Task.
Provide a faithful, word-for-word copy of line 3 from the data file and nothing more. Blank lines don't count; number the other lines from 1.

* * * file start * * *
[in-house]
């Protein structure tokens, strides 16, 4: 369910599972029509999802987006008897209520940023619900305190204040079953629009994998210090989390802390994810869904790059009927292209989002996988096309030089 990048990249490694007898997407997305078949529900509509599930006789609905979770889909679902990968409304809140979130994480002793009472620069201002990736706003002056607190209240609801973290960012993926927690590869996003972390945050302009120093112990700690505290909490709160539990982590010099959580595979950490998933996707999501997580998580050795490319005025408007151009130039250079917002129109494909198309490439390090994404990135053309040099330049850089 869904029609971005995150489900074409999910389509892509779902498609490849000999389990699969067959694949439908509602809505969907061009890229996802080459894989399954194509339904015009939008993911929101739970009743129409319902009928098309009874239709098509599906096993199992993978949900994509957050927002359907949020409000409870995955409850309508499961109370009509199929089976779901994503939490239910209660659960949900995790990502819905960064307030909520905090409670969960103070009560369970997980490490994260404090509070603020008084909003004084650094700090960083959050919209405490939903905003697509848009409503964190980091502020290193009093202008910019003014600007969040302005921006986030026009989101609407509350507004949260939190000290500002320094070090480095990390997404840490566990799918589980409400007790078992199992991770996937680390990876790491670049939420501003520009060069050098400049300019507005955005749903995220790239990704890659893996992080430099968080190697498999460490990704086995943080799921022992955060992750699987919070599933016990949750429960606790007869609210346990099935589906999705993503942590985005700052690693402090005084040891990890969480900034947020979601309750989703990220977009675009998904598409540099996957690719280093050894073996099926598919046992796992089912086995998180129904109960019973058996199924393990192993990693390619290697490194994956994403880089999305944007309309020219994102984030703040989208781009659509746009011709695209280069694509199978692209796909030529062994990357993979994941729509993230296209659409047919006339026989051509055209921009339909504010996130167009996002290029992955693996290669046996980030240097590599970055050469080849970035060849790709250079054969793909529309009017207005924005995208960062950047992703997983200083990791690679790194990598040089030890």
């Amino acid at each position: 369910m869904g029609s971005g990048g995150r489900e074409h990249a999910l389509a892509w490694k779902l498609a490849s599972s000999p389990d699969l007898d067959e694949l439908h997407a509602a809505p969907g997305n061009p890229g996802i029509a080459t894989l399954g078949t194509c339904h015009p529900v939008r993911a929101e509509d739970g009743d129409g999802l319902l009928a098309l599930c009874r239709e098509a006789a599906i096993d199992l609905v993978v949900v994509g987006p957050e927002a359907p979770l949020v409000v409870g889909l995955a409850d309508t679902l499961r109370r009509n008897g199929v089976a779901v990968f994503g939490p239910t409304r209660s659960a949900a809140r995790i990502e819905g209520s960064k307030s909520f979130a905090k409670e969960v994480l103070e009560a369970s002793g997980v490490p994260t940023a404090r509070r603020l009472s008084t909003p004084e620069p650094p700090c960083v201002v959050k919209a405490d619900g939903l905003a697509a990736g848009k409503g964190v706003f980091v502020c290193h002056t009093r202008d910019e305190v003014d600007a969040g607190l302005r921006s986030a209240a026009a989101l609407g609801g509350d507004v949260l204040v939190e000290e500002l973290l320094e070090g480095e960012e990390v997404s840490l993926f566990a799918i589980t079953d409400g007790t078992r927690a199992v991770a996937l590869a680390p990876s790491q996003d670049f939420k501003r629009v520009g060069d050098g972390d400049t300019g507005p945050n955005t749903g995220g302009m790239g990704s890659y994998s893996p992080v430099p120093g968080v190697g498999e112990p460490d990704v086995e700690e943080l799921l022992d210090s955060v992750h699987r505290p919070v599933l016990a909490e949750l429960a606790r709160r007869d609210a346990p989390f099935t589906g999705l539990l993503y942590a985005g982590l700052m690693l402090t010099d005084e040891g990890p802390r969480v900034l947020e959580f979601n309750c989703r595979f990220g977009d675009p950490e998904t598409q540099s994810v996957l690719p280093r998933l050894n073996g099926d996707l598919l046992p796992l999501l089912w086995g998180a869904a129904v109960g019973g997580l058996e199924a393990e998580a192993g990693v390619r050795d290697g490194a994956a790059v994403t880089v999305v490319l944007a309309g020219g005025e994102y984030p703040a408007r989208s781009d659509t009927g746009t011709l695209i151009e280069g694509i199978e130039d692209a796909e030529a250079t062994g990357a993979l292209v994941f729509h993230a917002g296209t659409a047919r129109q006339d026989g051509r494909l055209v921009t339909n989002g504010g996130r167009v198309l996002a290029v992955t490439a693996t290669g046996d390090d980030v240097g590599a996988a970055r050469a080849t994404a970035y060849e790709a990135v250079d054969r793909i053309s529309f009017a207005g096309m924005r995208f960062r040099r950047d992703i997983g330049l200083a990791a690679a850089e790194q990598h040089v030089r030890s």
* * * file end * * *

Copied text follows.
């Amino acid at each position: 369910m869904g029609s971005g990048g995150r489900e074409h990249a999910l389509a892509w490694k779902l498609a490849s599972s000999p389990d699969l007898d067959e694949l439908h997407a509602a809505p969907g997305n061009p890229g996802i029509a080459t894989l399954g078949t194509c339904h015009p529900v939008r993911a929101e509509d739970g009743d129409g999802l319902l009928a098309l599930c009874r239709e098509a006789a599906i096993d199992l609905v993978v949900v994509g987006p957050e927002a359907p979770l949020v409000v409870g889909l995955a409850d309508t679902l499961r109370r009509n008897g199929v089976a779901v990968f994503g939490p239910t409304r209660s659960a949900a809140r995790i990502e819905g209520s960064k307030s909520f979130a905090k409670e969960v994480l103070e009560a369970s002793g997980v490490p994260t940023a404090r509070r603020l009472s008084t909003p004084e620069p650094p700090c960083v201002v959050k919209a405490d619900g939903l905003a697509a990736g848009k409503g964190v706003f980091v502020c290193h002056t009093r202008d910019e305190v003014d600007a969040g607190l302005r921006s986030a209240a026009a989101l609407g609801g509350d507004v949260l204040v939190e000290e500002l973290l320094e070090g480095e960012e990390v997404s840490l993926f566990a799918i589980t079953d409400g007790t078992r927690a199992v991770a996937l590869a680390p990876s790491q996003d670049f939420k501003r629009v520009g060069d050098g972390d400049t300019g507005p945050n955005t749903g995220g302009m790239g990704s890659y994998s893996p992080v430099p120093g968080v190697g498999e112990p460490d990704v086995e700690e943080l799921l022992d210090s955060v992750h699987r505290p919070v599933l016990a909490e949750l429960a606790r709160r007869d609210a346990p989390f099935t589906g999705l539990l993503y942590a985005g982590l700052m690693l402090t010099d005084e040891g990890p802390r969480v900034l947020e959580f979601n309750c989703r595979f990220g977009d675009p950490e998904t598409q540099s994810v996957l690719p280093r998933l050894n073996g099926d996707l598919l046992p796992l999501l089912w086995g998180a869904a129904v109960g019973g997580l058996e199924a393990e998580a192993g990693v390619r050795d290697g490194a994956a790059v994403t880089v999305v490319l944007a309309g020219g005025e994102y984030p703040a408007r989208s781009d659509t009927g746009t011709l695209i151009e280069g694509i199978e130039d692209a796909e030529a250079t062994g990357a993979l292209v994941f729509h993230a917002g296209t659409a047919r129109q006339d026989g051509r494909l055209v921009t339909n989002g504010g996130r167009v198309l996002a290029v992955t490439a693996t290669g046996d390090d980030v240097g590599a996988a970055r050469a080849t994404a970035y060849e790709a990135v250079d054969r793909i053309s529309f009017a207005g096309m924005r995208f960062r040099r950047d992703i997983g330049l200083a990791a690679a850089e790194q990598h040089v030089r030890s």